In later works, the role of escapism takes on a more concrete dimension. Sneaking Out (2021) features three sisters who are posted at a crossroad, behind them the house they just stealthily departed from, huddling tightly together to form a barrier of protection. In Alawadhi's paintings, there is a strong dichotomy between the inside–seen as a place of boredom but also of sanctuary–and the outside–which is in comparison a domain of freedom but also of potential dangers–that transposes how the world was presented to her. This is apparent in Devils won't find me out here (2021) where the home, noticeably sha’bi (a term that literally translates to “of the people” and is used in this context as a reference to public housing) in its appearance, seen as a refuge from demonic figures or in Mother (2021) in which daughters are being diligently brought back from the outside into the home, whisked away on a conveyor belt of uniformity after being exposed to the outside.
Sneaking Out (2021), Devils won't find me out here (2021) and Mother (2021)
The complex relationship that the artist has developed towards the familial domestic space is further conveyed in Bedroom (2021) in which three female figures inhabit a closed space that recalls–through the pink and purple hues, the oriental carpet and the marble floor–a young person’s room in a traditional household. While one figure sits on the bed, mildly engaging with the scene, the two other characters are entertaining themselves with ludo-occult games, one holding the other’s hand as they levitate. The playful and innocent initial reading of it is soon replaced by an uncanny feeling stirred by the scale. The figures are disproportionate for this bedroom, the floating one's feet are already touching the ceiling and the women have outgrown the childish space to which they are assigned. The choice of composition is not trivial, it is a key element. The artist has been heavily influenced by the world of animation and character design where each detail is carefully plotted and meticulously chosen. Therefore, the bedroom here assumes a double meaning; it is as much a space of childhood memories marked by a sense of isolation and boredom as it is a vessel of joy and amusement rendered only possible by the imagination and sorority developed within the constricted familial setting–as we can also see in Light as a feather, stiff as a board (2020).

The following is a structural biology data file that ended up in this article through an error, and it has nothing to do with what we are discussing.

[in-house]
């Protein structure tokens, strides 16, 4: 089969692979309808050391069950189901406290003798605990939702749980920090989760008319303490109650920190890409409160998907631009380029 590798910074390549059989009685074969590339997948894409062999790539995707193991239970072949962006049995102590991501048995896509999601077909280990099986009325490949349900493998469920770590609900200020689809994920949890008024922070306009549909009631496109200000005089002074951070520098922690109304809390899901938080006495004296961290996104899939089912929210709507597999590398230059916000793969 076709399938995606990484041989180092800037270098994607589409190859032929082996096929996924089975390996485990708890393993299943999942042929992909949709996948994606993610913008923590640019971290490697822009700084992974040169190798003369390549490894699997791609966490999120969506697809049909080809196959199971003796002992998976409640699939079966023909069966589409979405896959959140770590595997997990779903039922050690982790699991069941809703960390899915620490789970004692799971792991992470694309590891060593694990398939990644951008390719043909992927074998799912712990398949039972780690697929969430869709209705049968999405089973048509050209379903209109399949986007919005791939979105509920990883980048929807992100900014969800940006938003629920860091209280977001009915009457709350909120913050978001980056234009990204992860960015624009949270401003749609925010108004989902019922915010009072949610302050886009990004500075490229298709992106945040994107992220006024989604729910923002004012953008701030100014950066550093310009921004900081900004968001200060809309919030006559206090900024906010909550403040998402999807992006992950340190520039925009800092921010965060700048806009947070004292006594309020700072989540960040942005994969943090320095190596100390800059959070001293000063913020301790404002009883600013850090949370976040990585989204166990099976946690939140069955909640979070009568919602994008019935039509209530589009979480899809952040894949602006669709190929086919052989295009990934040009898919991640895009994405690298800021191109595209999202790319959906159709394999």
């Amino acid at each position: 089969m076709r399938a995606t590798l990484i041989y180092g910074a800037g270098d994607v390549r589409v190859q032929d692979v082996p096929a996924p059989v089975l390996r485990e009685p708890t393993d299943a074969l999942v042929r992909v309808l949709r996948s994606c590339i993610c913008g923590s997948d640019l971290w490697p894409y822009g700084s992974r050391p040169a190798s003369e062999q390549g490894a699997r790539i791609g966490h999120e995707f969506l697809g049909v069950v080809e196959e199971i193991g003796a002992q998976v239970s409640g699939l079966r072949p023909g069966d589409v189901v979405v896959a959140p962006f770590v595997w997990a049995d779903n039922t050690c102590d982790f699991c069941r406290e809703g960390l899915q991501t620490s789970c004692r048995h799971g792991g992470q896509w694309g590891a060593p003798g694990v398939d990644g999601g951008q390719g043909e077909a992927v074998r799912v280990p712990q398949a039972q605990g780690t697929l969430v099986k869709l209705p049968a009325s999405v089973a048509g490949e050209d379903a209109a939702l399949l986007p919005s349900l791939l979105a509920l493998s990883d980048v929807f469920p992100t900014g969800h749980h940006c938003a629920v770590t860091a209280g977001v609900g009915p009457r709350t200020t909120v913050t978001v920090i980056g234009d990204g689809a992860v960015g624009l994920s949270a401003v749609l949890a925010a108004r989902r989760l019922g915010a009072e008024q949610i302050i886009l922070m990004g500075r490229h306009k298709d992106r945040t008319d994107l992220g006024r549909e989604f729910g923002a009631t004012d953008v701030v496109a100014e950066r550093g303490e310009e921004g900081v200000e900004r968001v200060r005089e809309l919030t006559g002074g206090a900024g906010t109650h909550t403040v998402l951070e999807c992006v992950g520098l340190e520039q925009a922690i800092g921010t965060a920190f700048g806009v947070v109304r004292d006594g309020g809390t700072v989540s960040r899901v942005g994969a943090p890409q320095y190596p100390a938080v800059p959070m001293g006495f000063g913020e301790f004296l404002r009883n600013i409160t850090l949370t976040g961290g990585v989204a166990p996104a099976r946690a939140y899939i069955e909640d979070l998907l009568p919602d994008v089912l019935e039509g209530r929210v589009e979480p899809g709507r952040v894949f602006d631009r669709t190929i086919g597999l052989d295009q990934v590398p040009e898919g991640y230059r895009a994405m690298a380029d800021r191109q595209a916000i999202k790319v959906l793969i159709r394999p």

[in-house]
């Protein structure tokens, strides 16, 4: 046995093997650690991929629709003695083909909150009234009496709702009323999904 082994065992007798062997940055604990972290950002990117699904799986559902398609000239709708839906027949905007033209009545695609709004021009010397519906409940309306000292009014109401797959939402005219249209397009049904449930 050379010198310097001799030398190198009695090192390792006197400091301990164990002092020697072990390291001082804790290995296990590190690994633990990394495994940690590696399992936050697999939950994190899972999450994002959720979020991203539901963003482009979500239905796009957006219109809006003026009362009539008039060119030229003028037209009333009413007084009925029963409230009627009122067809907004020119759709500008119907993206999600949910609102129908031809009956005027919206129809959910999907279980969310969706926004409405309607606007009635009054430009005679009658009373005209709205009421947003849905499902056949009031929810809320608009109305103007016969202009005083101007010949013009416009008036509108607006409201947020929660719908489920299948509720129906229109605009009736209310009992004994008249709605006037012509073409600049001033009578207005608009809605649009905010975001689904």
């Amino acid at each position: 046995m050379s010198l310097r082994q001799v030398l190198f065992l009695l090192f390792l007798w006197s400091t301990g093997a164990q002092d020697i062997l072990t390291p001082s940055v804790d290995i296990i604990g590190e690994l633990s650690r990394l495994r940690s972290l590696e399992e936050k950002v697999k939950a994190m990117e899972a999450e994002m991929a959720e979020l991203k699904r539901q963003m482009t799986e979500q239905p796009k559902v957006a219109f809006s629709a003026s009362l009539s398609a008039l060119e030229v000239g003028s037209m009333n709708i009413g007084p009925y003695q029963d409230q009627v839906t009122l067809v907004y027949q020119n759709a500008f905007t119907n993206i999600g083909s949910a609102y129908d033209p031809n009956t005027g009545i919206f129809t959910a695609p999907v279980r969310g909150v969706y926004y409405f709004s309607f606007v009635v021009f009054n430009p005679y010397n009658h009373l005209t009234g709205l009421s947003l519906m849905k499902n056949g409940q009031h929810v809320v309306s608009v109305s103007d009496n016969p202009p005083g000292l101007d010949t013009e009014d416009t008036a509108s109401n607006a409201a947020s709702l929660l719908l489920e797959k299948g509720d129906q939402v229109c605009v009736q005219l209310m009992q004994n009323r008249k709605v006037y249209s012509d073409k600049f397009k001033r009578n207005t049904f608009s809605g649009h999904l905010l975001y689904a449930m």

Bedroom (2021) and Light as a feather, stiff as a board (2020)
The artist's research on the dichotomy of womanhood, the female body and its commodification marks another direction in her work in which canvases become spaces to explore and address multilayered representations of women. Drawing from the Freudian notion of the Madonna–whore complex – a behavioral complex identified in men who can not desire women they respect nor respect the women they desire – the triptych Psychic Impotence (2021), whose title can be attributed to the specific dysfunction that can often result in such anxieties, explores this polarization by excluding the male presence and instead bringing together two opposing female archetypes. This theme is common in Western art history which has been heavily influenced by Christianity’s depiction of women with one side occupied by Madonna or the Virgin Mary, representing purity, virtue and love, and Eve on the other side, the sinful, promiscuous temptress (see for example, The Madonna of Humility with the Temptation of Eve by Olivuccio di Ciccarello, c.1400). In Psychic Impotence, Aliyah Alawadhi transposes this duality within her own cultural context. On the left side of the wide triptych, a woman offers in a lascivious pose her nakedness to the viewers, gazing upon them with a grotesque grin while one the right side of it, a woman wearing a green dress, her head an oryx skull smoking a dokha pipe, glancing nonchalantly at the woman on the other end. The pipe, just as the Toyota Land Cruiser in the background, are symbols of a performative masculinity that allow the artist to highlight the tenuous positions, further depicted in the chaotic central panel, of both women who appear assigned to rigid roles.